The living nativity in Lanzada

by Cinzia Faldrini

The protagonists of the 1st living nativity scene in 1991.

The living nativity scene began in response to a competition for nativity scenes, called by the parish of Lanzada in 1991.
This is why it was called the living nativity scene of Vetto, and only later, when it was no longer linked to the nativity competition and was open to people from other districts, did it become the living nativity scene of the parish of Lanzada.

The idea came to Luigi Bontempi, an inhabitant of Vetto, during a meeting with others from the district to work on the idea of creating the district nativity scene. He suggested taking part in the competition not with a static scene, but with a living nativity scene.
They notified the parish priest, don Renato Lanzetti, of their decision, who at first had his doubts that a work of this kind could be prepared in such a short time. He had to change his mind though as the inhabitants of Vetto would not be convinced and successfully put their heads down to work. They immediately contacted the inhabitants of Vetto and over twenty poeople answered and collaborated enthusiastically.

Antonio, the first Baby Jesus!

The first living nativity scene only had the stable made with a wooden frame draped in curtains. Inside was the crib.
The first Madonna was Elisabetta Masa, the first Joseph, Mario Masa, and the baby Jesus was played by Antonio Bergomi (it should have been another child who unfortunately fell ill with chickenpox and had to be replaced).

The first performance also saw the three wise kings played by Mario Bergomi, Mario Gaggi and Ivano Guerra.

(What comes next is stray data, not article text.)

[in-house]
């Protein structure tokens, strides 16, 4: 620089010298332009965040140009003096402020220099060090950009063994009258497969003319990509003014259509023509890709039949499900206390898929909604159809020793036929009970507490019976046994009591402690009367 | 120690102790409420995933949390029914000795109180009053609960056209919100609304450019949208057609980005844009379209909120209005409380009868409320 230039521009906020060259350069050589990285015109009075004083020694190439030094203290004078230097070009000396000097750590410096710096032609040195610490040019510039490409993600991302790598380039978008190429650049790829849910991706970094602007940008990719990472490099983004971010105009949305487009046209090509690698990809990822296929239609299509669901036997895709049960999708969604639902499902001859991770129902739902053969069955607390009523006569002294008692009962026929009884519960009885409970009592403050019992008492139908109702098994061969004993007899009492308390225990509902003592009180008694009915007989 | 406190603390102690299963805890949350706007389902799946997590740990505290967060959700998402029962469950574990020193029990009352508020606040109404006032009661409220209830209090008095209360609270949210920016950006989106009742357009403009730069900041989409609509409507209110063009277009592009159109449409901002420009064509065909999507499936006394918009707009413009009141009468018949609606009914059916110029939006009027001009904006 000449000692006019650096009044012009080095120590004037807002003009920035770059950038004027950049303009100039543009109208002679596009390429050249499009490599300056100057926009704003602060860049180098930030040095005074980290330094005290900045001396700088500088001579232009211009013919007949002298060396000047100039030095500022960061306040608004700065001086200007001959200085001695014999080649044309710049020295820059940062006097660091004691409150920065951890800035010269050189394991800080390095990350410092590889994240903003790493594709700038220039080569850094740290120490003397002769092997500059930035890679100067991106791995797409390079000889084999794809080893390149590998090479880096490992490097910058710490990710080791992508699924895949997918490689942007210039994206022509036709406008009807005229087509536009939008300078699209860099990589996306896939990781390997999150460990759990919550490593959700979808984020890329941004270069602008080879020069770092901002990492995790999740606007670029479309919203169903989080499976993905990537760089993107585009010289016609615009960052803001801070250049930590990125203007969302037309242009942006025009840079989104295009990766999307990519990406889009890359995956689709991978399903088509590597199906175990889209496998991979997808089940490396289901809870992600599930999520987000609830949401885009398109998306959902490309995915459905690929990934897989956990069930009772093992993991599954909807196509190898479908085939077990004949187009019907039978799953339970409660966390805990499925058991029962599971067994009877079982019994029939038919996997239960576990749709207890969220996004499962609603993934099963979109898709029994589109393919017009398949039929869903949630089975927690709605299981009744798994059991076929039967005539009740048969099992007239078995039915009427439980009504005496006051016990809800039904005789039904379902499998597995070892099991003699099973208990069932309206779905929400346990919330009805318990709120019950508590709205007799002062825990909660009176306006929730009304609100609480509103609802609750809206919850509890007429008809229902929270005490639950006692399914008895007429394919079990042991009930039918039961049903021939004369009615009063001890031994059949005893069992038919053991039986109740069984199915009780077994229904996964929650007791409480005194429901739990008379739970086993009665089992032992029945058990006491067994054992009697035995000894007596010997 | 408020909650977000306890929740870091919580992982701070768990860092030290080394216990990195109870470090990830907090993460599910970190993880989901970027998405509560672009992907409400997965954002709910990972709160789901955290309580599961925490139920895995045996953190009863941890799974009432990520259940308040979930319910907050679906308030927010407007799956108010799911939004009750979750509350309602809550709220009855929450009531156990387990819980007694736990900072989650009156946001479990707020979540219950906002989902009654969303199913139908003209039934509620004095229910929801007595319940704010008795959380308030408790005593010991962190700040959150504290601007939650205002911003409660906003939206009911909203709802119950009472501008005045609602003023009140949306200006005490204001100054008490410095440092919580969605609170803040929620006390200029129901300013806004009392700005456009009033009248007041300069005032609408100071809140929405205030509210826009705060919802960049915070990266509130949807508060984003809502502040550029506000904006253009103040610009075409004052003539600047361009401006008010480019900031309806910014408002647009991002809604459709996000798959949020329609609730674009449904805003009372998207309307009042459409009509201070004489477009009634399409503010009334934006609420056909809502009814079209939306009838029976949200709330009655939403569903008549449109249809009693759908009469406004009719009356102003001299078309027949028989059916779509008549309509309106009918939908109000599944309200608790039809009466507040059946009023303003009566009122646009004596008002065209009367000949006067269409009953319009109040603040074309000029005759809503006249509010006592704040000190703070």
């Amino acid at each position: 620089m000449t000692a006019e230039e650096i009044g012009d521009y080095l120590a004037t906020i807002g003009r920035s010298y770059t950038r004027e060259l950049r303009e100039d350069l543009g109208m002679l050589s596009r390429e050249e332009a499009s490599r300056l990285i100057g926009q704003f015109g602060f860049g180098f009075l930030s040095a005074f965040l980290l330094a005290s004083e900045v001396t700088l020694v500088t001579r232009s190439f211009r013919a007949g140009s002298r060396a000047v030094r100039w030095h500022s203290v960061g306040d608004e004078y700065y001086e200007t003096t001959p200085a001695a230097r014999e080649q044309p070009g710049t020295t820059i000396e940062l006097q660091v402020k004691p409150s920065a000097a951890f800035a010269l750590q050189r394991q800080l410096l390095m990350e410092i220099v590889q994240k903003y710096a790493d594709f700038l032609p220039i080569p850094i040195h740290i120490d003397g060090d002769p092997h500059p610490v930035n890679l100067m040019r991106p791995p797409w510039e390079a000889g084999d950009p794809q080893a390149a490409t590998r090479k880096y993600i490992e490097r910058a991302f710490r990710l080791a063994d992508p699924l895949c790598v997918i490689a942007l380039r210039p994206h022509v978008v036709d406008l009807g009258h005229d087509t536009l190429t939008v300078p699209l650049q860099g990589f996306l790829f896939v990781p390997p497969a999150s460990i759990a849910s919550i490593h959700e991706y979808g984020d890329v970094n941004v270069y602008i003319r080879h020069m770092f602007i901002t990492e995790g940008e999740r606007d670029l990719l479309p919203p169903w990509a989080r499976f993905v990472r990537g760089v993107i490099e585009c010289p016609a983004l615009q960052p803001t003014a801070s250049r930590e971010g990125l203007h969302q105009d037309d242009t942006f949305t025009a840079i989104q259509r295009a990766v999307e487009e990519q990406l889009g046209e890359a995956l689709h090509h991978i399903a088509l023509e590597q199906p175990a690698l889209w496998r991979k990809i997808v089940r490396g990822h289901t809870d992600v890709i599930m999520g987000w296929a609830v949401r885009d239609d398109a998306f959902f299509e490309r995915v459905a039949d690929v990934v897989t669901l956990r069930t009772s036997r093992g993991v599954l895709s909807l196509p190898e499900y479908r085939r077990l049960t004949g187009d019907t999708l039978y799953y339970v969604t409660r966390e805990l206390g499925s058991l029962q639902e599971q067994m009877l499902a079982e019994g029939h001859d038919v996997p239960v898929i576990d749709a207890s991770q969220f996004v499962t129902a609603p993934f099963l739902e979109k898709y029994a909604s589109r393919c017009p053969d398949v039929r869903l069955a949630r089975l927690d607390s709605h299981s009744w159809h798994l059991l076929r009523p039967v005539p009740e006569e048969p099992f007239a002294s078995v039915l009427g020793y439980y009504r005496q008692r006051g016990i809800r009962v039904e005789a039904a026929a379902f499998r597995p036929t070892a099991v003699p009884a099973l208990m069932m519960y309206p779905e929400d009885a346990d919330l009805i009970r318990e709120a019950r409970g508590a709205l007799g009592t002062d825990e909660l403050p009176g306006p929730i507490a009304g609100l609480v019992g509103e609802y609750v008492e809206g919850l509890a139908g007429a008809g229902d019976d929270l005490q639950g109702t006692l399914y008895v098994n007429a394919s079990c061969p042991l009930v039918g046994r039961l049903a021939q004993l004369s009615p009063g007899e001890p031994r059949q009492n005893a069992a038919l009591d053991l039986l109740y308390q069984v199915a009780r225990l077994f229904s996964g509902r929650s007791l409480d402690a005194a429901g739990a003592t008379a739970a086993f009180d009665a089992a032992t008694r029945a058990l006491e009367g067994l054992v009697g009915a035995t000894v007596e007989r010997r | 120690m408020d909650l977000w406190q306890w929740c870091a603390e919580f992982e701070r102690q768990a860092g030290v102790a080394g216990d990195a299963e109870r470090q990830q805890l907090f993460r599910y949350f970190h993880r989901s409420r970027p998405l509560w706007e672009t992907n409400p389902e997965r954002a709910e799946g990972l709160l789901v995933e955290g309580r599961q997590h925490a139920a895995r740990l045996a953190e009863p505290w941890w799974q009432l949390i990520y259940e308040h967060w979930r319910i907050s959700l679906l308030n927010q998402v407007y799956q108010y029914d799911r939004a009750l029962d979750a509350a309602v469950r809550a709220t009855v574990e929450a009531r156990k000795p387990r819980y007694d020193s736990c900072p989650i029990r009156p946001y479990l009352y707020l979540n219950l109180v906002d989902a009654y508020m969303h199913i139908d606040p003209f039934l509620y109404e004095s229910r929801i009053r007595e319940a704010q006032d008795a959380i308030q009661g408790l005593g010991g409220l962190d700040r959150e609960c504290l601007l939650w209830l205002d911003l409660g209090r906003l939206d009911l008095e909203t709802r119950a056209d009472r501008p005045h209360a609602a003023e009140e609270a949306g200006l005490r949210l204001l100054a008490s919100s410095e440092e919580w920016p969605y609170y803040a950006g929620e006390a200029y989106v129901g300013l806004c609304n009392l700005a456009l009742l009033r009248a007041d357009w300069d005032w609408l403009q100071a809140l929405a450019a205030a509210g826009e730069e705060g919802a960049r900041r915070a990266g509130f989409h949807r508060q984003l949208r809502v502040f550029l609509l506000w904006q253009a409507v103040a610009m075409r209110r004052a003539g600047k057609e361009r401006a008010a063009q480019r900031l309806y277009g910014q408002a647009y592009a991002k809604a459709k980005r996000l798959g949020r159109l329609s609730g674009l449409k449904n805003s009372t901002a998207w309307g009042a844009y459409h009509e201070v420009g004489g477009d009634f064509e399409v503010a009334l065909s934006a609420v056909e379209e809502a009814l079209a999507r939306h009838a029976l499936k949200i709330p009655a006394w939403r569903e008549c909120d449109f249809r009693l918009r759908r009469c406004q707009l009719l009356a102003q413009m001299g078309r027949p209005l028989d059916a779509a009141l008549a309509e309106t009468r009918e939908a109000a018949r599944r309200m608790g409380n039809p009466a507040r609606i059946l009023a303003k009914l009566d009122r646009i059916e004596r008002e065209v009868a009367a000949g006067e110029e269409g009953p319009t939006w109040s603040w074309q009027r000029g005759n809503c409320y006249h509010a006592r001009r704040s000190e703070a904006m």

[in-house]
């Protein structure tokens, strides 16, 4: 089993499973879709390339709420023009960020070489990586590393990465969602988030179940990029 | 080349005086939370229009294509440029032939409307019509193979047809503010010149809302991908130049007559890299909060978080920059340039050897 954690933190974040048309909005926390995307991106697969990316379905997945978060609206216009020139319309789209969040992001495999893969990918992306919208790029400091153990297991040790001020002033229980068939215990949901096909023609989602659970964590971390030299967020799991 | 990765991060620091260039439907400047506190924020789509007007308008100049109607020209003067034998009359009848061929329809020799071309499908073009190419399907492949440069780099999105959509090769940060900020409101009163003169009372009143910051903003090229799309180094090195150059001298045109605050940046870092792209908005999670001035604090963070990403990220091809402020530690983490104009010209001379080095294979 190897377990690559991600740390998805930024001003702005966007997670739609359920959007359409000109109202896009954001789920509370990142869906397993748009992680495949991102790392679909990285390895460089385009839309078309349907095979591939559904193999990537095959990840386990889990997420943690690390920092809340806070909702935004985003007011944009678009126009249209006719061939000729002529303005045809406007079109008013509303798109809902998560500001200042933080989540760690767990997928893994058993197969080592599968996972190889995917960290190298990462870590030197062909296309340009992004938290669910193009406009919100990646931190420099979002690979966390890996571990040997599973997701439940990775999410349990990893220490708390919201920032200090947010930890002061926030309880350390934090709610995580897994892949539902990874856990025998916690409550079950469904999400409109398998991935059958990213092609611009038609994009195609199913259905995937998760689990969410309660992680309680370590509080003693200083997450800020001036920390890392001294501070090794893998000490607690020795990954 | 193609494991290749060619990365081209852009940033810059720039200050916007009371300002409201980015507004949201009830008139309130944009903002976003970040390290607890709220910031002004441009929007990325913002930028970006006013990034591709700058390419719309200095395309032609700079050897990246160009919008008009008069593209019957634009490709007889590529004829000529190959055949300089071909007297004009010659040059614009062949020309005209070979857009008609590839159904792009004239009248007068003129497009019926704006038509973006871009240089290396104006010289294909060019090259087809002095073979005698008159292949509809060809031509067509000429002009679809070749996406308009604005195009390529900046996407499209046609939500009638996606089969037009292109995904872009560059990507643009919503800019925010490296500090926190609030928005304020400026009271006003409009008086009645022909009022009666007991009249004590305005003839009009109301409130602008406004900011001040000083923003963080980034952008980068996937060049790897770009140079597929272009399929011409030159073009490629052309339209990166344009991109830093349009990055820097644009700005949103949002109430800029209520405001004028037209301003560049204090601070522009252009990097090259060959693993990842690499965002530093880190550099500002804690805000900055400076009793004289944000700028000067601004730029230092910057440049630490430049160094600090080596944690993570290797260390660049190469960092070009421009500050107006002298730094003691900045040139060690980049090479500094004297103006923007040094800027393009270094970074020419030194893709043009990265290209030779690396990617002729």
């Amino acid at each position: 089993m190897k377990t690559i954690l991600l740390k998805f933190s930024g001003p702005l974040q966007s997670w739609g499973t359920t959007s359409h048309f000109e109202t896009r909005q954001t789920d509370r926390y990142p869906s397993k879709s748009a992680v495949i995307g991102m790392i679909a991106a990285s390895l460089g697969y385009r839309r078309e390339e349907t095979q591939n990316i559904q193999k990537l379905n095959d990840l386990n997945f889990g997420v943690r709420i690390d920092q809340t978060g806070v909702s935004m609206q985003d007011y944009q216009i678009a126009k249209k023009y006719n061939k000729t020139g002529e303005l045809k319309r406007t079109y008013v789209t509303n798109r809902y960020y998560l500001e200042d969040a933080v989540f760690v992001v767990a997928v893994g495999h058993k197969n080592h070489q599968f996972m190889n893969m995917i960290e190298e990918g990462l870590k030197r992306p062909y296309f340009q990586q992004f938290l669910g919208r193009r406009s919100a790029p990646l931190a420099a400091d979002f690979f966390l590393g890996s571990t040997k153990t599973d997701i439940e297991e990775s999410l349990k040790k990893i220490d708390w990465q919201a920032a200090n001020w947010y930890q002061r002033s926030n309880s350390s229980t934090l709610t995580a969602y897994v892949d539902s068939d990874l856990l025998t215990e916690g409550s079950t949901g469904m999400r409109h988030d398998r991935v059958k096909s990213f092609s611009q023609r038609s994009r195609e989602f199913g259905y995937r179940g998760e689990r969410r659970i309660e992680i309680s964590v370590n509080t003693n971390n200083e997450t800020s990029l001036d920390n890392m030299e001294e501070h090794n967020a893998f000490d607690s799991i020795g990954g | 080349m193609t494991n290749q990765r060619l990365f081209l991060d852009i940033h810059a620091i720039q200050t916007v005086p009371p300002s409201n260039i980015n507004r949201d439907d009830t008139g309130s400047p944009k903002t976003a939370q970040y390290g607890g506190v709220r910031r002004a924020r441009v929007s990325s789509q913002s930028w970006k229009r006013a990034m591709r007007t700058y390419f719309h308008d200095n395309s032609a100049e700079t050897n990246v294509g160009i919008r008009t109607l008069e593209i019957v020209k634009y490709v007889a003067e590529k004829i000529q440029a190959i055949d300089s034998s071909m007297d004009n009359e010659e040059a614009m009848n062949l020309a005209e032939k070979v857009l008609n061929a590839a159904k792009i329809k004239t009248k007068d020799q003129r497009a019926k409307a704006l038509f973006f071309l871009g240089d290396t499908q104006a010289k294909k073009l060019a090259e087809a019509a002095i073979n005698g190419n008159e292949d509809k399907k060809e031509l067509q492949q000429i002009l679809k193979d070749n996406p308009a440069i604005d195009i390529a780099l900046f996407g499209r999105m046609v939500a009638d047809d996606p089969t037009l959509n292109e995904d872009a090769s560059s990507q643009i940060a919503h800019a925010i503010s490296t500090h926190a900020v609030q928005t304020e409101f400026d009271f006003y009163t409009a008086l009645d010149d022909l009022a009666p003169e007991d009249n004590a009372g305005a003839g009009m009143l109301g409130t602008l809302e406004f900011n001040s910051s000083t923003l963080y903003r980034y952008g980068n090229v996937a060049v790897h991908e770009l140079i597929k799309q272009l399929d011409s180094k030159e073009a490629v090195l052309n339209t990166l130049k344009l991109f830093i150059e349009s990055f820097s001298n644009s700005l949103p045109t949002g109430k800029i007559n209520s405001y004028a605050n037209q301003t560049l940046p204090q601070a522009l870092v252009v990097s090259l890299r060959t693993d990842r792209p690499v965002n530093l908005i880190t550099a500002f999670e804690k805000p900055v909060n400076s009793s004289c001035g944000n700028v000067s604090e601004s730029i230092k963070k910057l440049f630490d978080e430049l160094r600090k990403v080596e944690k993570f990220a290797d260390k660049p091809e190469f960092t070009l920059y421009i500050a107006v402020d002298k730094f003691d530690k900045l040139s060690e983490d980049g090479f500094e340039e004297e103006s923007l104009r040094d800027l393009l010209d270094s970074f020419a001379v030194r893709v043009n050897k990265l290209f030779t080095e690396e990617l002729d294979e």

The donkey, called Pino, had been lent by a certain “Ricciolino” from Torre di Santa Maria. He had intended to kill the animal, but as a favour to the inhabitants of Vetto, he had kept it alive. The strange fact was that he continued to "pardon" the animal for another eight years to allow it to play its part as "actor" in the nativity scene of Lanzada.

The first comments recorded were certainly far more rudimental than the current recordings. They used a recorder and they went into a silent room: they played background music from another recorder and recorded the spoken part on the other. If anyone came into the room right in the middle and made a noise, they would have to start all over again. And this went on for many years.

The stable with the Three Kings.

Going back to the first performance, I wanted to hear the opinions of the first visitors. I noticed people still remembered the scene of the husband and wife, with Mary on the donkey and Joseph, who arrived from behind the dunes of the natural amphitheatre where the performance was held in Vetto, as they went to the stable where the child was born, followed by the adoration.

Very simple scenes, without any great technology to accompany them, but certainly some of the most impressive and most moving.

That year, the living nativity scene did not win first prize. However, I quote a comment taken from the parish newsletter, number 48 of April 1992 which reads:

A very special mention goes to the group from Vetto who created a living nativity scene for the first time. The jury, consisting of a few tourists and Mgr. Lanfranconi, highlighted the originality of the idea, the strong commitment involving many people, the successful performance, the good choice of location and the care taken over the costumes and all the numerous details, and that it had attracted a large, satisfied public.